“First team to 100 usually wins, and they got to 100 first.”
Bobby Champagne’s postgame comment after Saturday’s 101-99 overtime loss to Union was right on the money. Union became the first team to hit the century mark against the Lions this season, and in the process dealt Champagne’s team a tough loss as it battles for the regular-season Gulf South Conference championship.
It was a difficult loss as the Lions began the stretch run to the end of the regular season — not because of the standings so much as they had chances to win and couldn’t seal the deal for one of the few times this season.
UNA led by 3 but gave up a game-tying 3-pointer to Corleion Pearson with 3.4 seconds to play to send the game to overtime.
In overtime, UNA led by 4 with under a minute to play. Then it surrendered Union’s 13th 3-pointer, this one by Roy Bullock, and turned the ball on inbounds play on back-to-back possessions to allow the Bulldogs to steal a home-court victory.
It was a rare close loss for the Lions, who previously had won 6 of 7 games decided by six points or less. Saturday’s loss also provided another glimpse of how balanced the GSC is. Cliché? Sure. It was only the sixth win for Union but also its second straight. A week ago, the Bulldogs knocked off Christian Brothers, the league’s third-place team that owns two wins against the Lions.
Champagne gave kudos to Union, which played nothing like a team with nowhere to go in the postseason. The Bulldogs are transitioning to Division II this season and are not eligible for the upcoming GSC tournament. However, they seem to be embracing the spoiler role.
They hit big shot after big shot throughout and on a day when defense was rarely evident, forced two turnovers in the closing seconds that sealed the win.
For the Lions, it was clearly a missed opportunity. UNA had a chance to tie rival Alabama-Huntsville for the league lead with a win, but now drops one game behind.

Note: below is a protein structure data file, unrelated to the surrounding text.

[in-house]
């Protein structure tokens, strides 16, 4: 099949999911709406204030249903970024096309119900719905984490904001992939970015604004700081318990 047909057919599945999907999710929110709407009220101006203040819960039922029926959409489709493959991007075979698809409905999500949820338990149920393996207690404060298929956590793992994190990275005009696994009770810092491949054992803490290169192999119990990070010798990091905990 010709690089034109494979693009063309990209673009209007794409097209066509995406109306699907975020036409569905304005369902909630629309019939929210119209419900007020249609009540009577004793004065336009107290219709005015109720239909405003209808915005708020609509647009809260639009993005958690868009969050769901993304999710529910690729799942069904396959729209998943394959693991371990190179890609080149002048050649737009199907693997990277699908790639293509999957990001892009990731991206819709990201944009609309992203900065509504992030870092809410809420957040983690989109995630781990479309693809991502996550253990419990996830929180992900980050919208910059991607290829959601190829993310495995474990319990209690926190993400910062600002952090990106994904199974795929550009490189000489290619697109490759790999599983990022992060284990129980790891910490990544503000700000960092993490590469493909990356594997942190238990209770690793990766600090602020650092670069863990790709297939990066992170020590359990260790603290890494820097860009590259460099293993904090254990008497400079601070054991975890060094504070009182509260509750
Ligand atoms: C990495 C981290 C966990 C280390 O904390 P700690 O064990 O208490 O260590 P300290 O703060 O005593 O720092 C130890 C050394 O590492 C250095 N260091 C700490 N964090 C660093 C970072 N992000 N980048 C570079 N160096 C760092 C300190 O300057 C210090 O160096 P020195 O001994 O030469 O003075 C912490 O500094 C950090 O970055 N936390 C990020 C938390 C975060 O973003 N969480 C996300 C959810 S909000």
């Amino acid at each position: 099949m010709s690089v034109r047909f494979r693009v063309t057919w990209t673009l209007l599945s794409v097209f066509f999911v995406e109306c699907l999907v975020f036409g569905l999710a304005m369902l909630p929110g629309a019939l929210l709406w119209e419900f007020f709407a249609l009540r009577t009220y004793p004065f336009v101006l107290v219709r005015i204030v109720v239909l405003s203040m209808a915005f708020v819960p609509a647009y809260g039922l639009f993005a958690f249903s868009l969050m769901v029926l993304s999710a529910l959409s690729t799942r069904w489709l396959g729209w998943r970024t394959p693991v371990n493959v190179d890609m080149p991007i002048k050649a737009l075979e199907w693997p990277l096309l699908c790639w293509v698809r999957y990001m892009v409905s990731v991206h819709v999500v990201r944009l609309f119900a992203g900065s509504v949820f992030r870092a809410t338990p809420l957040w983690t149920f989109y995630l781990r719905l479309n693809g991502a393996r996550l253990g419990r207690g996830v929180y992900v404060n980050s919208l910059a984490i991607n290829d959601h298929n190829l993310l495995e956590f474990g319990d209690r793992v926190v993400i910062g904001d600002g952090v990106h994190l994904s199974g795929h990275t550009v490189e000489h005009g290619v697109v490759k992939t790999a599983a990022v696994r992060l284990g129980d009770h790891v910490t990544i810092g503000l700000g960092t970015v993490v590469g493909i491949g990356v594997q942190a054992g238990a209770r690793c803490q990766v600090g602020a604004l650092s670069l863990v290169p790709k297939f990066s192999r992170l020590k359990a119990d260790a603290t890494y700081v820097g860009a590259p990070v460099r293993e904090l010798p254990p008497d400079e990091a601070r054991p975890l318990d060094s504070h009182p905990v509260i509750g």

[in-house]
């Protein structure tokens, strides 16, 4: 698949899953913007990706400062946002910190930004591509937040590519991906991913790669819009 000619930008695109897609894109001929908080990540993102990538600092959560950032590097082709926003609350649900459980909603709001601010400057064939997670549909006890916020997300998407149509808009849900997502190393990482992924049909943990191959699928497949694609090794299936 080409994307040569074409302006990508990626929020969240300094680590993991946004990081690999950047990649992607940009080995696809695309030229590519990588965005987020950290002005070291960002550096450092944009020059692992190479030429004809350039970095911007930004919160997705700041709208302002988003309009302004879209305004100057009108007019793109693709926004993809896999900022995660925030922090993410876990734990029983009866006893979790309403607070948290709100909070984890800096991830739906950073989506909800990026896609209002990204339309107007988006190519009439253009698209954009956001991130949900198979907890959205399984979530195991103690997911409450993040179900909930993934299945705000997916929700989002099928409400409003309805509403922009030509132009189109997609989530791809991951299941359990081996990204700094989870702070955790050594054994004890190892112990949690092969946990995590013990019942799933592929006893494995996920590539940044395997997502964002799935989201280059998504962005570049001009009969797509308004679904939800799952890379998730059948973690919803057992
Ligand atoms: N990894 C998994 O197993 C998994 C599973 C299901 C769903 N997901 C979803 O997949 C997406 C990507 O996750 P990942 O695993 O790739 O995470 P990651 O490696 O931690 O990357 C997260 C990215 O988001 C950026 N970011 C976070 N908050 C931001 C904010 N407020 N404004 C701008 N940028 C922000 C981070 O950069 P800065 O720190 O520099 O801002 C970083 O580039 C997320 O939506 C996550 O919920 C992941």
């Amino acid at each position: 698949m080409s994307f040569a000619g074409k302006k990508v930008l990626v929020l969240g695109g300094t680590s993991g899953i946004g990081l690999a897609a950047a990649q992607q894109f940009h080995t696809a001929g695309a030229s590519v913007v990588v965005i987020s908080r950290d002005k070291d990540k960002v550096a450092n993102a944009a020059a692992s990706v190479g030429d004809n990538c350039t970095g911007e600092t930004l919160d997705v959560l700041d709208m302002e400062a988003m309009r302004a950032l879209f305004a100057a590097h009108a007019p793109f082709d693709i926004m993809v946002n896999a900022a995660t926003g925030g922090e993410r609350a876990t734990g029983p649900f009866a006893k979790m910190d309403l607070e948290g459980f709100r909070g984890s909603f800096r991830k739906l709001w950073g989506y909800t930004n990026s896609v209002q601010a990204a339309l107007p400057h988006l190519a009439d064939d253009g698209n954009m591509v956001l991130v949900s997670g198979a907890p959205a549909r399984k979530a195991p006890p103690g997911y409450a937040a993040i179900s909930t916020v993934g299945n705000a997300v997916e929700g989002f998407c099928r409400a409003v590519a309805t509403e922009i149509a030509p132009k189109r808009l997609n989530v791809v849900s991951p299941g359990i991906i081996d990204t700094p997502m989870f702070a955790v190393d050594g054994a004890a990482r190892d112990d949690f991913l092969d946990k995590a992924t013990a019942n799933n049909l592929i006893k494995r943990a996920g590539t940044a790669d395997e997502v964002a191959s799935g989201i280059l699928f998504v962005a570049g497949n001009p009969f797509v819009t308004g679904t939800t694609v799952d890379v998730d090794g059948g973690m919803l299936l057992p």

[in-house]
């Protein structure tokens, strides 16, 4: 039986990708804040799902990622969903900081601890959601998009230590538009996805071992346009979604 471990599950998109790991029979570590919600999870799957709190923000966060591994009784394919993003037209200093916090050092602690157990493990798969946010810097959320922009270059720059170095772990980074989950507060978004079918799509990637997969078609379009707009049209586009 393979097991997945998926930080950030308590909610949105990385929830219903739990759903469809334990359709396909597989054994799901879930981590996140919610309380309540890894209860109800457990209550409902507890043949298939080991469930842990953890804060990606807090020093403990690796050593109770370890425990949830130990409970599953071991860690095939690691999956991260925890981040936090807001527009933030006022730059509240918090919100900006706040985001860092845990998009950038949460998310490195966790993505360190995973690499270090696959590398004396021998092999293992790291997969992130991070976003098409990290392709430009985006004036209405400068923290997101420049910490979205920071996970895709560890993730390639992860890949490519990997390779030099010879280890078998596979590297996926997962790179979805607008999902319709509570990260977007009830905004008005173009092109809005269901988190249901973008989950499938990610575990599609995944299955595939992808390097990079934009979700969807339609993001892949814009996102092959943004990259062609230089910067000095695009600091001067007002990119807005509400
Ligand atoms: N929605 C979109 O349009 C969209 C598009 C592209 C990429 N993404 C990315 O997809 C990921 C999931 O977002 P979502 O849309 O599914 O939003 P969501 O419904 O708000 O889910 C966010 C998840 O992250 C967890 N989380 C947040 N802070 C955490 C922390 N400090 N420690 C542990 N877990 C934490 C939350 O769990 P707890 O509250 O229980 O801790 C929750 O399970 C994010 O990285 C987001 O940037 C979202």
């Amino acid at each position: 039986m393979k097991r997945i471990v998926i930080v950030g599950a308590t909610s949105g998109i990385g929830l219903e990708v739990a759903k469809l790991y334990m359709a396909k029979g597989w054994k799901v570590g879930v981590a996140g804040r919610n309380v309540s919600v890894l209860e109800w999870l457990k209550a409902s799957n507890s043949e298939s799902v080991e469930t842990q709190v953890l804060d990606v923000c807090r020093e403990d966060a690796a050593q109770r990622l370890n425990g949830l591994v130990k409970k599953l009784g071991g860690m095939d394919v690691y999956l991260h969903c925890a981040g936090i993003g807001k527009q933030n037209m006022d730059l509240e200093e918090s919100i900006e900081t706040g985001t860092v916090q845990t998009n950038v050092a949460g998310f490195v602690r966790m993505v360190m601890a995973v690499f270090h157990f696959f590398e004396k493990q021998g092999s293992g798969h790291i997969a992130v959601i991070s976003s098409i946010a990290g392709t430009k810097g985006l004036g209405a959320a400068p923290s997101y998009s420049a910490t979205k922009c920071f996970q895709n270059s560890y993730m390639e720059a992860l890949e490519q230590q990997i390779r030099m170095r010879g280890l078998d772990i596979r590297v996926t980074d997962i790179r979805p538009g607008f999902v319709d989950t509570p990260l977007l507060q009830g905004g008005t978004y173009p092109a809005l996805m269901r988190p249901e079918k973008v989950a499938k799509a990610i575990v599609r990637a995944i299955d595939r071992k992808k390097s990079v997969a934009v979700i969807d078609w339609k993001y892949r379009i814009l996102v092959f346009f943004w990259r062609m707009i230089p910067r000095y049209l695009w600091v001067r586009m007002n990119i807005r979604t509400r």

Aside from how well UNA played offensively — 51.5 percent shooting from the field and a 43-27 rebounding edge — the key now is how a team that has lost 2 of 3 will respond. The regular season championship will be decided in the next two weeks.
Champagne was disappointed with UNA’s defensive effort and pointed to a couple of plays that were the difference.
“When you have four guys in double figures scoring and you get beat, it’s on the defensive end where we allow them to shoot 54 percent,” he said. “I say allowed, but they did a good job executing their offense and we did a poor job of stopping them.
“We made a couple of bonehead plays where we got a steal and it was 2 on 1. Instead of pulling it out and running some clock, we went in and shot a contested layup. That was a big play. Give them credit; they outplayed us when it got tight.”
Champagne called it a “bad loss.”
“Not because of their record, but because of what was sitting here in front of us with a chance to be tied going into next week with Shorter and UAH,” Champagne said. “We talked about it before where it balances out – we missed some plays and they made some plays. The next four games are big. There are no gimmes in this league at all. We have to put this behind us.”
UNA lost the game but not the season Saturday. But it’s crunch time for the Lions, and their response the rest of the way ultimately determine the success of the 2012-2013 season.
Contact Gregg Dewalt at 256-740-5748 or firstname.lastname@example.org. Follow @greggdewalt on Twitter.